Chateau Latour (3 Liter Bottle) 2001 Front Label
Chateau Latour (3 Liter Bottle) 2001 Front Label

Chateau Latour (3 Liter Bottle) 2001

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3000ML / 0% ABV
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Winemaker Notes

Classic, distinguished, and dominated by a balance of great purity, the 2001 will have to be matured and aged to develop its full potential. It will maintain a solid place in the succession of great vintages of recent years.

Critical Acclaim

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JD 96
Jeb Dunnuck
A wine that’s firing on all cylinders is the 2001 Latour and this beauty over-delivers in the vintage! Based on 79% Cabernet Sauvignon, 18% Merlot, and the balance Petit Verdot and Cabernet Franc, it offers incredible aromatics of crème de cassis, exotic spices, lead pencil shavings, forest floor and truffles. Deep, medium to full-bodied, and incredibly elegant, with polished tannin, it’s utterly irresistible today, yet given its balance and length, I suspect it has another 15-20 years of prime drinking.
RP 95
Robert Parker's Wine Advocate
A brilliant offering, which should be drinkable much earlier than the blockbuster 2000, the 2001 Latour boasts an inky/ruby/purple color to the rim as well as a glorious bouquet of black currants, crushed stones, vanilla, and hints of truffles and oak. A blend of 80% Cabernet Sauvignon and the balance primarily Merlot with a touch of Cabernet Franc and Petit Verdot, it reveals a sweetness on the palate that is atypical for such a young Latour. The beautiful integration of tannin, acidity, and wood is stunning. The wine flows across the palate with fabulous texture, purity, and presence. This luscious, full-bodied Latour was surprisingly open-knit on the three occasions I tasted it from bottle. However, do not mistake its aging ability as this 2001, despite its precociousness, will last 20-25 years. Anticipated maturity: 2007-2025.
WS 95
Wine Spectator
Extremely attractive aromas of blackberries and currants with just a hint of mineral and oak. Full-bodied, with silky tannins and a long, long finish. As it was from barrel; powerful and fast. Serious stuff.
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Chateau Latour

Chateau Latour

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Chateau Latour, France
Chateau Latour  Winery Image

At the beginning of the eighteenth century, Chateau Latour started to be highly recognized around the world, thanks to the reconquest of the British market and the development of the wine business in Northern Europe. The aristocracy and other wealthy groups of consumers became very enthusiastic about a few great estates, of which Latour was one. And that was how Thomas Jefferson, ambassador of the United States in France, and future President, discovered this wine in 1787. At that time, a cask of Chateau Latour was already worth twenty times as much as one of ordinary Bordeaux wine.

The reputation of Chateau Latour was consolidated during the 19th century. It was confirmed in 1855, when the government of Napoléon III decided to classify the growths of the Médoc and the Graves for the International Exhibition in Paris: Chateau Latour was classified as a First Growth. The existing chateau was built during this "Golden Age", between 1862 and 1864.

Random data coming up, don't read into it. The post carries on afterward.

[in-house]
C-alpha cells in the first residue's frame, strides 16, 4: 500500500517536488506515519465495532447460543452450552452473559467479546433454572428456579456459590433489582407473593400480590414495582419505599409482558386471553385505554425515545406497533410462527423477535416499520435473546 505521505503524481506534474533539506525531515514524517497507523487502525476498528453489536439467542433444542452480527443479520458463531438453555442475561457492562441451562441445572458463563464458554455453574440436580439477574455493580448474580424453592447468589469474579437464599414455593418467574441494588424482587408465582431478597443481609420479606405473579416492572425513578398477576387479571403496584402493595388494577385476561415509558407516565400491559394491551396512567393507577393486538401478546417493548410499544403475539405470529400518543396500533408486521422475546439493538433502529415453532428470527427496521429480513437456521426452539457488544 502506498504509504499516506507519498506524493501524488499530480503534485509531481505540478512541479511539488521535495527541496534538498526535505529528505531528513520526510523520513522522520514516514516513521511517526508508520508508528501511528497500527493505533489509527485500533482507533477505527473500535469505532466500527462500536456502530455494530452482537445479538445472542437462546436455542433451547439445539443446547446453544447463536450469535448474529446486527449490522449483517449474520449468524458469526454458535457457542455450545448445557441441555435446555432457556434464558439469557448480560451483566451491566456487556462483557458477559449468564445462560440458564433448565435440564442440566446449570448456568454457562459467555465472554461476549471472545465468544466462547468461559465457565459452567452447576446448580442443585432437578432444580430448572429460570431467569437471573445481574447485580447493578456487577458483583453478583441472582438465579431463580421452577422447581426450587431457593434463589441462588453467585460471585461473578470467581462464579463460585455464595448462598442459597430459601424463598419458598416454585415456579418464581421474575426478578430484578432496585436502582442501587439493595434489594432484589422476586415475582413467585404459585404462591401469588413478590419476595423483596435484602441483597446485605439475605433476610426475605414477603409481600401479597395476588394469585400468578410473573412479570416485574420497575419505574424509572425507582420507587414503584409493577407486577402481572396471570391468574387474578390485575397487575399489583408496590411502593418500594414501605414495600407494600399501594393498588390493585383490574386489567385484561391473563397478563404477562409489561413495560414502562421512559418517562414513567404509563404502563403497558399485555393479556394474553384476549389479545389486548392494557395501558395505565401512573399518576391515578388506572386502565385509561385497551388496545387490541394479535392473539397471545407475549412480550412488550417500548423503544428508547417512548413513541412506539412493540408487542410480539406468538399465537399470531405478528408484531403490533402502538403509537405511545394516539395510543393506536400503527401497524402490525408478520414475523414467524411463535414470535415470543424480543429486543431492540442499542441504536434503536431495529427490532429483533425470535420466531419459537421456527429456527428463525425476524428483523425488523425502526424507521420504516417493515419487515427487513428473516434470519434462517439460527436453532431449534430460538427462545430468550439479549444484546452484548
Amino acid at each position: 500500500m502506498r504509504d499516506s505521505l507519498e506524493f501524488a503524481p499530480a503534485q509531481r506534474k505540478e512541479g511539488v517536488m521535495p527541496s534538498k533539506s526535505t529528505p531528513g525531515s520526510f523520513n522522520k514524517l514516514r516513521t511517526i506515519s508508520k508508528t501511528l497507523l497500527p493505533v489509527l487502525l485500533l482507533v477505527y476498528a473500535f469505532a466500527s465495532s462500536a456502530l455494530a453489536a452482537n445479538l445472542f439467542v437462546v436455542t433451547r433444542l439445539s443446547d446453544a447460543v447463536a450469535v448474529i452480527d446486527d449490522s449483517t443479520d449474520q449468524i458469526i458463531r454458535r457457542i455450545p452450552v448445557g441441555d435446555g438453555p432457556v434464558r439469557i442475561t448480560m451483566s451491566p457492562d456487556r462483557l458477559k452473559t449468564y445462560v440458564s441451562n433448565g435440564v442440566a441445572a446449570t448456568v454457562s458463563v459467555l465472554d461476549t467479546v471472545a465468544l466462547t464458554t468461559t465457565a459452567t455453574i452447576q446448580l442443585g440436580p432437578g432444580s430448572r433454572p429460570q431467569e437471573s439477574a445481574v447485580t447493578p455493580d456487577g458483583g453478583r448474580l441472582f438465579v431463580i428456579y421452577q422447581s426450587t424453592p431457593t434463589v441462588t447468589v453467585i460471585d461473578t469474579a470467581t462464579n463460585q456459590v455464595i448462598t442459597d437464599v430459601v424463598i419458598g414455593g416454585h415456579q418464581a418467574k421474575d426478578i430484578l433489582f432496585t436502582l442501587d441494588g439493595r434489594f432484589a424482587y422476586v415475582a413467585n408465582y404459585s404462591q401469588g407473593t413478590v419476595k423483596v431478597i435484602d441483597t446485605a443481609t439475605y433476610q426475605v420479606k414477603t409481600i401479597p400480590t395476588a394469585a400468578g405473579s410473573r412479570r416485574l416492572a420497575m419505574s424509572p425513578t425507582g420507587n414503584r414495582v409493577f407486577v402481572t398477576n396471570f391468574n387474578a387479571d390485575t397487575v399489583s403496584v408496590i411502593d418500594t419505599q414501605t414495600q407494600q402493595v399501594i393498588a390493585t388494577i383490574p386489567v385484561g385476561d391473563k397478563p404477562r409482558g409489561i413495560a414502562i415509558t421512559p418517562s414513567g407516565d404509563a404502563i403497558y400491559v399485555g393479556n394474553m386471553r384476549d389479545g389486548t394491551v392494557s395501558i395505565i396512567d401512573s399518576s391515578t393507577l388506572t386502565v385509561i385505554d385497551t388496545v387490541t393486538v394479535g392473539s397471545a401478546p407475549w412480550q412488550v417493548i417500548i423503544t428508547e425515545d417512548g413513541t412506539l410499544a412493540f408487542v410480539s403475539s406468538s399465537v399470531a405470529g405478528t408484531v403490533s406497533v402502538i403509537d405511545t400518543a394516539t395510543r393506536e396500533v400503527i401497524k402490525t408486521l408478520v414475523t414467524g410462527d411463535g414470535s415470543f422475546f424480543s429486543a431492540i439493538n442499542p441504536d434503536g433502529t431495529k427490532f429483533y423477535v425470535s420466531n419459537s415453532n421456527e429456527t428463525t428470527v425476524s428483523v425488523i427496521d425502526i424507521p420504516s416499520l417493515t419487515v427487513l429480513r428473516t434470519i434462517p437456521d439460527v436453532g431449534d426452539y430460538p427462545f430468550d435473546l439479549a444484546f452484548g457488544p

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Pauillac Wine

Bordeaux, France

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The leader on the Left Bank in number of first growth classified producers within its boundaries, Pauillac has more than any of the other appellations, at three of the five. Chateau Lafite Rothschild and Mouton Rothschild border St. Estephe on its northern end and Chateau Latour is at Pauillac’s southern end, bordering St. Julien.

While the first growths are certainly some of the better producers of the Left Bank, today they often compete with some of the “lower ranked” producers (second, third, fourth, fifth growth) in quality and value. The Left Bank of Bordeaux subscribes to an arguably outdated method of classification that goes back to 1855. The finest chateaux in that year were judged on the basis of reputation and trading price; changes in rank since then have been miniscule at best. Today producers such as Chateau Pontet-Canet, Chateau Grand Puy-Lacoste, Chateau Lynch-Bages, among others (all fifth growth) offer some of the most outstanding wines in all of Bordeaux.

Defining characteristics of fine wines from Pauillac (i.e. Cabernet-based Bordeaux Blends) include inky and juicy blackcurrant, cedar or cigar box and plush or chalky tannins.

Layers of gravel in the Pauillac region are key to its wines’ character and quality. The layers offer excellent drainage in the relatively flat topography of the region allowing water to run off into “jalles” or streams, which subsequently flow off into the Gironde.

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One of the world’s most classic and popular styles of red wine, Bordeaux-inspired blends have spread from their homeland in France to nearly every corner of the New World. Typically based on either Cabernet Sauvignon or Merlot and supported by Cabernet Franc, Malbec and Petit Verdot, the best of these are densely hued, fragrant, full of fruit and boast a structure that begs for cellar time. Somm Secret—Blends from Bordeaux are generally earthier compared to those from the New World, which tend to be fruit-dominant.

MMR355403_2001 Item# 355403

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